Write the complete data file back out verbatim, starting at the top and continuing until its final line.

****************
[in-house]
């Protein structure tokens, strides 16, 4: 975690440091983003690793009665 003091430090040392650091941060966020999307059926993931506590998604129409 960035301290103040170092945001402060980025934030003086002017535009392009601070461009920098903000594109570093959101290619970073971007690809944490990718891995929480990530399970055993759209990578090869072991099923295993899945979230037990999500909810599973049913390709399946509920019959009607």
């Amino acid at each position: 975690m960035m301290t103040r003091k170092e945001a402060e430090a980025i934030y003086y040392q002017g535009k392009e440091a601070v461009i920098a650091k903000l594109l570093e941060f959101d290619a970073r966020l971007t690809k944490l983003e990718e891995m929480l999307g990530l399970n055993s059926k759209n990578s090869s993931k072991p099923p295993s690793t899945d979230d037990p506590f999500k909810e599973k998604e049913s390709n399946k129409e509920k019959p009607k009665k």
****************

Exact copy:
[in-house]
């Protein structure tokens, strides 16, 4: 975690440091983003690793009665 003091430090040392650091941060966020999307059926993931506590998604129409 960035301290103040170092945001402060980025934030003086002017535009392009601070461009920098903000594109570093959101290619970073971007690809944490990718891995929480990530399970055993759209990578090869072991099923295993899945979230037990999500909810599973049913390709399946509920019959009607």
């Amino acid at each position: 975690m960035m301290t103040r003091k170092e945001a402060e430090a980025i934030y003086y040392q002017g535009k392009e440091a601070v461009i920098a650091k903000l594109l570093e941060f959101d290619a970073r966020l971007t690809k944490l983003e990718e891995m929480l999307g990530l399970n055993s059926k759209n990578s090869s993931k072991p099923p295993s690793t899945d979230d037990p506590f999500k909810e599973k998604e049913s390709n399946k129409e509920k019959p009607k009665k």